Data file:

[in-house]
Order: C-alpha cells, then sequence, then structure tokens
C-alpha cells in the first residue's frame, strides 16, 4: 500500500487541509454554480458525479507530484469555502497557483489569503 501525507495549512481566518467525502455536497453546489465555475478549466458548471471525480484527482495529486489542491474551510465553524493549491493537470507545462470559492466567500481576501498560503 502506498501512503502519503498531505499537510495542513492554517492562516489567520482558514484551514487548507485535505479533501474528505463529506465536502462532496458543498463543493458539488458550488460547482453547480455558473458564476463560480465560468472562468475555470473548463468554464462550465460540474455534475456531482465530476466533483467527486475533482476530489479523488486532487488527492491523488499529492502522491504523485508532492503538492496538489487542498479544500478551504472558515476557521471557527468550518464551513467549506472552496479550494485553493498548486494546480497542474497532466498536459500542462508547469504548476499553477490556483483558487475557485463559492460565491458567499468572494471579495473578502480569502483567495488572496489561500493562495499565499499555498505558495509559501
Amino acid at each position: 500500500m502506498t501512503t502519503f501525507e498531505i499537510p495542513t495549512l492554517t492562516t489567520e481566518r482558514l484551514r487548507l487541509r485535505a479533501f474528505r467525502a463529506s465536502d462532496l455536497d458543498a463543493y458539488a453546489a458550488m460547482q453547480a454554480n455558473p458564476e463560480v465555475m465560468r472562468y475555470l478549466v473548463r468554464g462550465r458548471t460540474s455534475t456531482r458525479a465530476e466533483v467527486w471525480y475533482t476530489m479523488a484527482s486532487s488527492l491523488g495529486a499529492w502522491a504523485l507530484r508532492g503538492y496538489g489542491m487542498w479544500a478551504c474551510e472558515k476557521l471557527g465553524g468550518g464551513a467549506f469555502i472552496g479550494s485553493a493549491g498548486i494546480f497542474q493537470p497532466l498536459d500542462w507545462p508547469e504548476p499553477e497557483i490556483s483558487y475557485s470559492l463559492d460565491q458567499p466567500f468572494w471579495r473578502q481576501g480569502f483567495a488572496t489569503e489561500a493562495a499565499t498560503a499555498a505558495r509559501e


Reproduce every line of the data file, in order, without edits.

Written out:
[in-house]
Order: C-alpha cells, then sequence, then structure tokens
C-alpha cells in the first residue's frame, strides 16, 4: 500500500487541509454554480458525479507530484469555502497557483489569503 501525507495549512481566518467525502455536497453546489465555475478549466458548471471525480484527482495529486489542491474551510465553524493549491493537470507545462470559492466567500481576501498560503 502506498501512503502519503498531505499537510495542513492554517492562516489567520482558514484551514487548507485535505479533501474528505463529506465536502462532496458543498463543493458539488458550488460547482453547480455558473458564476463560480465560468472562468475555470473548463468554464462550465460540474455534475456531482465530476466533483467527486475533482476530489479523488486532487488527492491523488499529492502522491504523485508532492503538492496538489487542498479544500478551504472558515476557521471557527468550518464551513467549506472552496479550494485553493498548486494546480497542474497532466498536459500542462508547469504548476499553477490556483483558487475557485463559492460565491458567499468572494471579495473578502480569502483567495488572496489561500493562495499565499499555498505558495509559501
Amino acid at each position: 500500500m502506498t501512503t502519503f501525507e498531505i499537510p495542513t495549512l492554517t492562516t489567520e481566518r482558514l484551514r487548507l487541509r485535505a479533501f474528505r467525502a463529506s465536502d462532496l455536497d458543498a463543493y458539488a453546489a458550488m460547482q453547480a454554480n455558473p458564476e463560480v465555475m465560468r472562468y475555470l478549466v473548463r468554464g462550465r458548471t460540474s455534475t456531482r458525479a465530476e466533483v467527486w471525480y475533482t476530489m479523488a484527482s486532487s488527492l491523488g495529486a499529492w502522491a504523485l507530484r508532492g503538492y496538489g489542491m487542498w479544500a478551504c474551510e472558515k476557521l471557527g465553524g468550518g464551513a467549506f469555502i472552496g479550494s485553493a493549491g498548486i494546480f497542474q493537470p497532466l498536459d500542462w507545462p508547469e504548476p499553477e497557483i490556483s483558487y475557485s470559492l463559492d460565491q458567499p466567500f468572494w471579495r473578502q481576501g480569502f483567495a488572496t489569503e489561500a493562495a499565499t498560503a499555498a505558495r509559501e